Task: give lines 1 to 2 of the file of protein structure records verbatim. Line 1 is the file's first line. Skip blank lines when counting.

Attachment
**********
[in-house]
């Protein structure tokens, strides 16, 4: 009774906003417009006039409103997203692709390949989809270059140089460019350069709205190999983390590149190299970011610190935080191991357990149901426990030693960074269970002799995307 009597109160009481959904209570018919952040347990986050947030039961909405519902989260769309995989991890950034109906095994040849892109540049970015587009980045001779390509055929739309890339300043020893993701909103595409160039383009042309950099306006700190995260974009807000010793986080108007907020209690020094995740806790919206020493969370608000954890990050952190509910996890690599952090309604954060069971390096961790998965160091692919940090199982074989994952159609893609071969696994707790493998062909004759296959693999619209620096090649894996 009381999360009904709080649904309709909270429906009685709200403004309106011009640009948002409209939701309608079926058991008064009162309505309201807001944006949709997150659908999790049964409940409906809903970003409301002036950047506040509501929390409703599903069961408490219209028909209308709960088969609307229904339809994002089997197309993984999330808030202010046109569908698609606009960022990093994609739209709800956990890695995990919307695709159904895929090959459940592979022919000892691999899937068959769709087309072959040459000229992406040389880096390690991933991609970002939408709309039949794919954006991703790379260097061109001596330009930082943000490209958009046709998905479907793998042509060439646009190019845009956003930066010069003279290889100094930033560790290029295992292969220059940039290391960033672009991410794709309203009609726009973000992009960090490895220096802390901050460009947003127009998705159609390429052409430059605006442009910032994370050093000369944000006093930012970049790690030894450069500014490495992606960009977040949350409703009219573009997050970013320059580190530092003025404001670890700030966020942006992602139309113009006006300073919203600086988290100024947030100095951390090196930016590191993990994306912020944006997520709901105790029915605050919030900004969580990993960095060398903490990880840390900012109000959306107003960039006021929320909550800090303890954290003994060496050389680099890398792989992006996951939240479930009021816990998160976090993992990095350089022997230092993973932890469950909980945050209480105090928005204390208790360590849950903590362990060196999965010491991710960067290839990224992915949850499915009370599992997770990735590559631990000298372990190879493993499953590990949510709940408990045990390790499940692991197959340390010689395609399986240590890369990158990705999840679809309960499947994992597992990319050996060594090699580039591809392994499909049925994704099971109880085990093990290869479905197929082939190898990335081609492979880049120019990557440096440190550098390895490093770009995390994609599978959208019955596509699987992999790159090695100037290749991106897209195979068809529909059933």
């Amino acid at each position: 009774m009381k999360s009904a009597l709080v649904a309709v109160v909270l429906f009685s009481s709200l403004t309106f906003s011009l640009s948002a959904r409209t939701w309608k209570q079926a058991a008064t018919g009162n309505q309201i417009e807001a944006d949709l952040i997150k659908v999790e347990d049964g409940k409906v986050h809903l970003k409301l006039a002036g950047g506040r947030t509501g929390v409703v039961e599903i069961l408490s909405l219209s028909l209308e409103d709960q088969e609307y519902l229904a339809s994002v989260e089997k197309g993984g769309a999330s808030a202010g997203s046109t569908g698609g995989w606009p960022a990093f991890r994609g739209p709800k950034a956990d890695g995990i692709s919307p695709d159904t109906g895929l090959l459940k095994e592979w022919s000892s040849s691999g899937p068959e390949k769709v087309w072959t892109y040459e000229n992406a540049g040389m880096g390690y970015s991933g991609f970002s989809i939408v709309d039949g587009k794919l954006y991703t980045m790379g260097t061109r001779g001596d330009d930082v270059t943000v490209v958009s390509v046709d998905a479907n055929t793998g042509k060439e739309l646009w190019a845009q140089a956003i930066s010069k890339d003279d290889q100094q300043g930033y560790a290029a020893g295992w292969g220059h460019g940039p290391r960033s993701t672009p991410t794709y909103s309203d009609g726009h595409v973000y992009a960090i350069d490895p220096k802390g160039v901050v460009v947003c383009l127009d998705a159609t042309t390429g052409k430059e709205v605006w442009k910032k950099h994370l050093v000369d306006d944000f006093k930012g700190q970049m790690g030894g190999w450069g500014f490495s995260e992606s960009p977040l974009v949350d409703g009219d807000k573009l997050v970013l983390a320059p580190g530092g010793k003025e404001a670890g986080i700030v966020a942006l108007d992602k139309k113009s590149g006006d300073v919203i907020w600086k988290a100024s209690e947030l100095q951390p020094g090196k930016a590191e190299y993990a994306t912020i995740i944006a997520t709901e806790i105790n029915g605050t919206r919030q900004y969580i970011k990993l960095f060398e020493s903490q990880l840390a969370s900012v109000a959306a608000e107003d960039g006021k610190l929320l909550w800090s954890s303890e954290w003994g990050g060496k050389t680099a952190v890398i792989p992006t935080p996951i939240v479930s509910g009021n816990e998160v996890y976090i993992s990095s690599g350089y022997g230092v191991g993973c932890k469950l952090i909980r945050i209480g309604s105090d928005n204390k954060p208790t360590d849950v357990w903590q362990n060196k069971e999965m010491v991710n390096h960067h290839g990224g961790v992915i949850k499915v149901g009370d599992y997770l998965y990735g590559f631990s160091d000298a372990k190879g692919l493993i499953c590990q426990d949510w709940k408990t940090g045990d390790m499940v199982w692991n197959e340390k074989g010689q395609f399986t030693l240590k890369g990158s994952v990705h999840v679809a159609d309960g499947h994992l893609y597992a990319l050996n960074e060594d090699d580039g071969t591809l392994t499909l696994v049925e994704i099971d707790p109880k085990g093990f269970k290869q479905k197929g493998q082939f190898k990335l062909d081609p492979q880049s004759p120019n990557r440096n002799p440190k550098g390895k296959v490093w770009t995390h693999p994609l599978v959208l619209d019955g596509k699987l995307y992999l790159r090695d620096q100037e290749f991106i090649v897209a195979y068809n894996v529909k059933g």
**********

[in-house]
């Protein structure tokens, strides 16, 4: 009774906003417009006039409103997203692709390949989809270059140089460019350069709205190999983390590149190299970011610190935080191991357990149901426990030693960074269970002799995307 009597109160009481959904209570018919952040347990986050947030039961909405519902989260769309995989991890950034109906095994040849892109540049970015587009980045001779390509055929739309890339300043020893993701909103595409160039383009042309950099306006700190995260974009807000010793986080108007907020209690020094995740806790919206020493969370608000954890990050952190509910996890690599952090309604954060069971390096961790998965160091692919940090199982074989994952159609893609071969696994707790493998062909004759296959693999619209620096090649894996 009381999360009904709080649904309709909270429906009685709200403004309106011009640009948002409209939701309608079926058991008064009162309505309201807001944006949709997150659908999790049964409940409906809903970003409301002036950047506040509501929390409703599903069961408490219209028909209308709960088969609307229904339809994002089997197309993984999330808030202010046109569908698609606009960022990093994609739209709800956990890695995990919307695709159904895929090959459940592979022919000892691999899937068959769709087309072959040459000229992406040389880096390690991933991609970002939408709309039949794919954006991703790379260097061109001596330009930082943000490209958009046709998905479907793998042509060439646009190019845009956003930066010069003279290889100094930033560790290029295992292969220059940039290391960033672009991410794709309203009609726009973000992009960090490895220096802390901050460009947003127009998705159609390429052409430059605006442009910032994370050093000369944000006093930012970049790690030894450069500014490495992606960009977040949350409703009219573009997050970013320059580190530092003025404001670890700030966020942006992602139309113009006006300073919203600086988290100024947030100095951390090196930016590191993990994306912020944006997520709901105790029915605050919030900004969580990993960095060398903490990880840390900012109000959306107003960039006021929320909550800090303890954290003994060496050389680099890398792989992006996951939240479930009021816990998160976090993992990095350089022997230092993973932890469950909980945050209480105090928005204390208790360590849950903590362990060196999965010491991710960067290839990224992915949850499915009370599992997770990735590559631990000298372990190879493993499953590990949510709940408990045990390790499940692991197959340390010689395609399986240590890369990158990705999840679809309960499947994992597992990319050996060594090699580039591809392994499909049925994704099971109880085990093990290869479905197929082939190898990335081609492979880049120019990557440096440190550098390895490093770009995390994609599978959208019955596509699987992999790159090695100037290749991106897209195979068809529909059933």